Complexity of Malaysia’s taxi service


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  • Friday, 18 Sep 2015

IT IS no surprise that those without a clear understanding of taxi services in peninsular Malaysia can be confounded as there are seven types of taxis, with metered budget taxis the most common.

They are based mainly in Kuala Lumpur, Selangor, Penang and Johor Baru, with very few in Malacca and Terengganu, and none in Perlis, Kedah, Perak, Negri Sembilan, Pahang and Kelantan.

Then there are non-metered taxis licensed as “hire car” and found in every state.

Where there are metered taxis, hire cars are mainly used for outstation trips.

Similar to express buses, they operate from taxi and bus stations.

Premier taxis were introduced in 1998, executive taxis in 2007 and Teksi 1Malaysia (TEKS1M) in 2013.

Premier taxis were recently phased out by the Land Public Transport Commission (SPAD) and only TEKS1M permits will be granted upon the expiry of current executive taxi permits.

Airport taxis are based at designated air terminals and limousine taxis can only operate from the base stated in the permit.

Obviously, the conditions attached to these seven types of taxis vary, and kudos to SPAD for amalgamating all three metered taxis – budget, premier and executive – into TEKS1M.

The plan to replace limousine taxis and airport taxis offering premier service and family vans with the new Private Hire Vehicle (PHV) permits also ought to be lauded.

This is because not all limousine taxis are based at hotels to serve in-house guests.

Tour companies were the first to be granted limousine taxi permits to license their tour cars, which were used to pick up tourists from wherever they are, and not just from one hotel.

For several decades, tour cars were not stopped by enforcement agencies until a designated base was included in limousine taxi permits, and tour companies continue to be summoned to this day for picking up tourists from the airport, hotel or outstation.

The base for many of these limousine taxis are tour companies’ offices or garages.

It is ridiculous for tourists to travel there to board a tour car.

A designated base will not be included in the new PHV permit with excise duty expected to be waived.

Currently, the only taxis not granted excise duty exemption are limousines.

As such, tour operators are eagerly waiting for SPAD to roll out PHV permits and many will operate luxury models to cater to Free Independent Travellers, who comprise more than half of foreign visitors to our country.

Many tour companies are also using vehicles licensed under “Hire and Drive.”

Initially, they were meant only for self-drive where the customers hire and drive the vehicles.

About 12 years ago, Tourism Ministry – which was issuing and renewing these permits – allowed “Hire and Drive” vehicles to be used for chauffeur-drive as tour companies encountered problems in obtaining and renewing limousine taxi permits, which were under the jurisdiction of the Commercial Vehicle Licensing Board.

But in August last year, SPAD pronounced that “Hire and Drive” vehicles were no longer allowed to be used for chauffeur-drive, leaving many tour companies in a bind.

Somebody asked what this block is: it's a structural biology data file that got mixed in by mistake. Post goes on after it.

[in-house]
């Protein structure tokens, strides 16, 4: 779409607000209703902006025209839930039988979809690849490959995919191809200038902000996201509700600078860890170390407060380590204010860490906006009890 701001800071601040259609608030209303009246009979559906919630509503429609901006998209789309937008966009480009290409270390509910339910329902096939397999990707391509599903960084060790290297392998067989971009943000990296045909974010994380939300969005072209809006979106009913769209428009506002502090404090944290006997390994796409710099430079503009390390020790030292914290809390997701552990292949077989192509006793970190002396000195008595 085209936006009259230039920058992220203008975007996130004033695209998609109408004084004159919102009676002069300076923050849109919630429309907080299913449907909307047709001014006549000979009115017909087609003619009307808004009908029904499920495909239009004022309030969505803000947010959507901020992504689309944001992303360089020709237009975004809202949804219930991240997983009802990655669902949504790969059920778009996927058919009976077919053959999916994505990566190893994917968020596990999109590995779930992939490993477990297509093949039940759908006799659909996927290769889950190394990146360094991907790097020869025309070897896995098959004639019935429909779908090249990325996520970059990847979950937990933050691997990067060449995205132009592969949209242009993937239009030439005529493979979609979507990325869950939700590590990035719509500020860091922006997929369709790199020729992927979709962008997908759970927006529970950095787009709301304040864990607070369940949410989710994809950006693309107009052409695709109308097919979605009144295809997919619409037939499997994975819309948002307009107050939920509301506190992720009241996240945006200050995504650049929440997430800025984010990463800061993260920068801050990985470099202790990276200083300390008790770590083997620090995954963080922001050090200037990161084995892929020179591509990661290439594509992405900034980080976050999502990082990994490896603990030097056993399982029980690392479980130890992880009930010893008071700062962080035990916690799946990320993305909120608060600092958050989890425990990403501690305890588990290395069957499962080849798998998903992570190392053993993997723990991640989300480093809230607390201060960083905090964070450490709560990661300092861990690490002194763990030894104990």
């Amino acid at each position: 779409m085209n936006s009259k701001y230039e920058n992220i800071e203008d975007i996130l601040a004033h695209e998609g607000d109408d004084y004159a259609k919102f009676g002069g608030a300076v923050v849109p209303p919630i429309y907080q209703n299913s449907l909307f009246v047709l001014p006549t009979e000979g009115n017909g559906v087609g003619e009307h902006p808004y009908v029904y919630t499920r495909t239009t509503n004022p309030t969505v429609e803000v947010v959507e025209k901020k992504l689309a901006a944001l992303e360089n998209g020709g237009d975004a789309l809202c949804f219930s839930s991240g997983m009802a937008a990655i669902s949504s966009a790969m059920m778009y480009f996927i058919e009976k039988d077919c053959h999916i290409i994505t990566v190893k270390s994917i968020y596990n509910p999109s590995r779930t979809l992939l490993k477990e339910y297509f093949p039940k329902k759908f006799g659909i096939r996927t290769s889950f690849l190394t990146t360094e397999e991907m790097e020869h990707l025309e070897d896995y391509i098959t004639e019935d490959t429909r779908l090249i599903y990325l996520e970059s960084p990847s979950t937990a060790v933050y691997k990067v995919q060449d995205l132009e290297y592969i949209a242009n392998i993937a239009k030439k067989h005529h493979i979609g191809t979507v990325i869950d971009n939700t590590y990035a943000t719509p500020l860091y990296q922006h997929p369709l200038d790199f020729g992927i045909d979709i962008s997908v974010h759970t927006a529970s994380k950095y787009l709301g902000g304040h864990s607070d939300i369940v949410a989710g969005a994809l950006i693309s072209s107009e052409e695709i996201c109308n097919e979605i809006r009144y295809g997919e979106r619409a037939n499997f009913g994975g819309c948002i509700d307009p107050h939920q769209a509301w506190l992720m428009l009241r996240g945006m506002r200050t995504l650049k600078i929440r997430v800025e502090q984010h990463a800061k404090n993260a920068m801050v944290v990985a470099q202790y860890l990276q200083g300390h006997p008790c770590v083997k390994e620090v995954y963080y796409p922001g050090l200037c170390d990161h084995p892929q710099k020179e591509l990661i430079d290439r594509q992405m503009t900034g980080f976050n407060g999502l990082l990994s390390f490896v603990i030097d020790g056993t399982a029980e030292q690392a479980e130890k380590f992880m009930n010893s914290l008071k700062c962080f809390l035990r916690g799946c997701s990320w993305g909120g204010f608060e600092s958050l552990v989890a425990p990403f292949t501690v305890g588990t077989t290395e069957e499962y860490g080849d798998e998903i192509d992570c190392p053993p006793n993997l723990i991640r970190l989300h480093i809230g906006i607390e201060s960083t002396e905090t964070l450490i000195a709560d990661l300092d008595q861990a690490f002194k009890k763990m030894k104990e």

The best recourse is for SPAD to release PHV permits without further delay and issuing them liberally will promote tourism, attract high-spending tourists and curb illegal chauffeur-driven services.

When these are in place, the authorities should then crack down hard on illegal operators.

As for mobile apps, the most controversial are the ones operated by transportation network companies (TNCs).

My views on TNCs are shaped by media reports.

For example on March 22, SPAD enforcement chief Datuk Paduka Che Hasni Che Ahmad was reported to have said “From last October to now, we have impounded 28 cars offering illegal transport services to the public. Of the 28, 11 are privately owned.”

It should be noted that the Public Service Vehicle (PSV) licence is just a vocational driving licence and those driving with a PSV licence do not necessarily mean the service is legal.

For example, 17 of the 28 cars seized by SPAD were commercial vehicles that were not licensed for chauffeur-drive.

All licensing are conditional and regulations are subject to changes.

Amendments to the Land Public Transport Act will be tabled in October to regulate mobile apps offering public transport.

It would be advisable for mobile app companies to engage with SPAD or an unbiased consultant to get the true picture.

I regard the majority of non-licensed taxis, being newer, are safer than old licensed taxis, and the passenger risk cover mandated by law hardly offers any protection for injured passengers.

For example, there is no insurance cover if the taxi was driven under the influence of drugs or alcohol, and injured victims have to wait many years for a court award to receive compensation from the insurance company, if at all.

A personal accident insurance cover for a specific sum, which at times may not be adequate, is anytime better as compensation can be paid out speedily without having to establish fault.

I prefer total deregulation of the taxi industry but this will not be possible for several reasons.

It would be inhumane to let 80,000 taxi drivers and their families to fend for themselves and if the taxi industry was deregulated, what is next and where would it end?

YS CHAN

Kuala Lumpur


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